b. Failure to Consider Unoccupied Portions of the Trout's Current Range
Even if “range” is restricted to the Trout's current range of 3022 miles, plaintiffs take issue with the FWS's conclusion that the Trout are not threatened within a “significant portion” of this area. Where a species or subspecies is unlikely to survive in a sizeable portion of its currenthabitat, the agency must provide some explanation as to why this portion is not “a significant portion of its range[.]” Defenders of Wildlife v. Norton, 239 F.Supp.2d at 21 (citing Defenders of Wildlife v. Norton, 258 F.3d at 1145);see Southwest Center for Biological Diversity v. Norton, 98–cv–0934 (D.D.C. May 24, 2004) (instructing FWS to reconsider and explain whether an island constituting one-third of species' range was “significant”). Plaintiffs point to the 1226 miles throughout the current range that lack populations of genetically pure (or close-to-pure) Trout and argue that the FWS “failed to evaluate the significance of the fact that almost half of its remaining range is unoccupied.” Pls.' Mot. Summ. at 1.
Although the FWS did not state explicitly that it found these 1226 miles not to be a “significant portion” of the range, the FWS clearly articulated how it evaluated significance throughout the Finding and in a subsection entitled “significant portion of the range”. The FWS explained that it had identified fish populations that met a 90 percent threshold of Trout genetic content, such that the populations were unquestionably Trout on a genetic and morphological level. Not Warranted Finding, 72 Fed.Reg. at 32,591. The 285 Trout populations that met this standard were considered “Conservation Populations”. Id. The FWS then evaluated the threats facing these Conservation Populations in each of the eight major watershed-based regions within the range, otherwise known as Geographical Management Units, or “GMUs”. Finding that at least some number of Conservation Populations were likely to survive in each GMU, the agency concluded that the Trout was not endangered or threatened within “a significant portion of the range[.]” Id. at 32,600.
Morphology “refers to the general aspects of biological form and arrangement of the parts of a plant or an animal.” Encyclopaedia Britannica Online Academic Edition. (Oct. 12, 2012), http:// www. britannica. com/ EBchecked/ topic/ 392797/ morphology.
A subset of Conservation Populations were “Core Conservation Populations”, which had greater than 99 percent Trout genes.
Each GMU contains large areas—in the aggregate, approximately 1226 miles or 41 percent of the total range—occupied by cutthroat trout sport fish populations. These sport fish populations have the morphological characteristics of the Trout, but they generally contain greater than 10 percent genetic material from other subspecies. Not Warranted Finding, 72 Fed.Reg. at 32,591. The FWS noted that several state agencies include these sport fish populations in their conservation and management plans for the Trout. Id. at 32,598. Because of their relatively high level of nonnative genetic material, however, the FWS does not consider the sport fish populations to be predictive of the survival of the Trout in its genetically pure form. Id. (“Sport fish populations ... conform morphologically ... to the scientific taxonomic description of [the Trout], but do not meet the additional criteria of “conservation” or “core” populations and hence are managed for their value as a sport fish population rather than their value to the conservation of the subspecies.”).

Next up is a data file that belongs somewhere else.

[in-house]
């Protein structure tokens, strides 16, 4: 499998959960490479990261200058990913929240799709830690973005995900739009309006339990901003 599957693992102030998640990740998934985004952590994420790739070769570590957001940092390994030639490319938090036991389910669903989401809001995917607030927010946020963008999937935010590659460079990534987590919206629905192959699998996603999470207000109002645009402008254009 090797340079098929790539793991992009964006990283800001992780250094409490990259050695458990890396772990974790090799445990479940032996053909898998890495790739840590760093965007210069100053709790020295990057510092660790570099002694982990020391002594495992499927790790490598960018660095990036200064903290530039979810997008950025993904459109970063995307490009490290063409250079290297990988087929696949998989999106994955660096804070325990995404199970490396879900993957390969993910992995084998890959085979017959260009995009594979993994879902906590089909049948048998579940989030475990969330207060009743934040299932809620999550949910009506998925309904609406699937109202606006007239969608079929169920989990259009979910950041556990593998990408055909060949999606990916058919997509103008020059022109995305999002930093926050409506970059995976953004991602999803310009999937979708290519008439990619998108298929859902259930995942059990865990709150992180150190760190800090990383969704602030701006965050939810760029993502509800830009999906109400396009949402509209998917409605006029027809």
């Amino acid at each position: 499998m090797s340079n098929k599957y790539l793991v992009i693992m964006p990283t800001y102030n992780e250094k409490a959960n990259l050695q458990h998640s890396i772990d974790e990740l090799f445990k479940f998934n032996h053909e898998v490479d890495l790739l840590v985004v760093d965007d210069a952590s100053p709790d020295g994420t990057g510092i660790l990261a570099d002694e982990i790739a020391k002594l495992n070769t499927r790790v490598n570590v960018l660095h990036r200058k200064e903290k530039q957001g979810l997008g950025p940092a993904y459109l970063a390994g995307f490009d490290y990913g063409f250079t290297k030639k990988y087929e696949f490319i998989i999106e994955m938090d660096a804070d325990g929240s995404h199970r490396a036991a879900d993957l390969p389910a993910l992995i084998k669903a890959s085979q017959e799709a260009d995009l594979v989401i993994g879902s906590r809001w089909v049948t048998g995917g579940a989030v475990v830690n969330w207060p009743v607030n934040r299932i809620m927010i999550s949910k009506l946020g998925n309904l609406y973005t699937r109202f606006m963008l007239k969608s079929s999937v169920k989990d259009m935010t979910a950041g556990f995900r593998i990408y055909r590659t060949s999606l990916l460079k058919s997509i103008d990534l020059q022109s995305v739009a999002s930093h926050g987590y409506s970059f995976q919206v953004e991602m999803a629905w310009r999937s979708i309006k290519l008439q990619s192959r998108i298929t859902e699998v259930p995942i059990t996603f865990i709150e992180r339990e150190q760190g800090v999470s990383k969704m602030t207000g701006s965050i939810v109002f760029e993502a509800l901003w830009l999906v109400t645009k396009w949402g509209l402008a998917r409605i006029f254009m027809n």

Plaintiffs argue that the FWS failed to explain why these regions containing sport fish populations do not constitute “a significant portion of its range[.]” The Court agrees that the FWS was often unclear as to whether it considered these sport fish populations to constitute Trout at all. It is established, however, that a court should “uphold a decision of less than ideal clarity if the agency's path may reasonably be discerned,” as it may be here. Building Industry Assn. of Superior Cal. v. Babbitt, 979 F.Supp. 893, 898 (D.D.C.1997) (citing Motor Vehicle Mfrs. Assn. v. State Farm Mutual Auto. Ins. Co., 463 U.S. 29, 43, 103 S.Ct. 2856, 77 L.Ed.2d 443 (1983)). This Court finds that the FWS's explicit discussion of how it evaluated significance, accompanied by its explanation of those areas of the range occupied by Trout sport fish populations, renders discernible the FWS's reasoning with respect to its evaluation of a significant portion of the Trout's range.
Defendants concede that the inclusion of sport fish populations in the current range leads to analytic confusion when evaluating Trout sustainability within the range. See Defs.' Reply Mot. at 12.
Plaintiffs also allege that the FWS failed to explain adequately its use of “GMUs” as the analytic tool for determining whether the Trout is threatened in a significant portion of its range. Pls.' Mot. Summ. at 21. The FWS, however, provided a reasonable basis for its selected methodology, explaining that the eight GMUs correspond to the major watersheds within the range, and that “standardized fish monitoring methods are watershed based.” Not Warranted Finding, 72 Fed.Reg. at 32,600;see also id. at 32,593 (noting that under Wyoming agency plan, biologists manipulate habitat on a watershed scale). The FWS noted that the eight GMUs encompass the entire current and historical range, and Conservation Populations are located in every GMU. Id. at 32,600. The FWS also explained that “[n]o significant ecological differences exist at levels smaller than the GMUs to affect representation of the subspecies.” Id. The FWS concluded that a sufficient number of GMUs existed in order to ensure Trout redundancy and resiliency. Id. Although the plaintiffs raise plausible criticisms of the methodology chosen by the FWS, an agency's choice of methodology need only be reasonable to be upheld. See Nat'l Envtl. Dev. Assn's Clean Air Project v. E.P.A., 686 F.3d 803, 810 (D.C.Cir.2012) (“[W]e do not look at the decisions as would a scientist, but ‘as a reviewing court exercising our narrowly defined duty of holding agencies to certain minimal standards of rationality.’ ”). This Court concludes that the FWS's use of GMUs, and its explanation for their use, pass this test.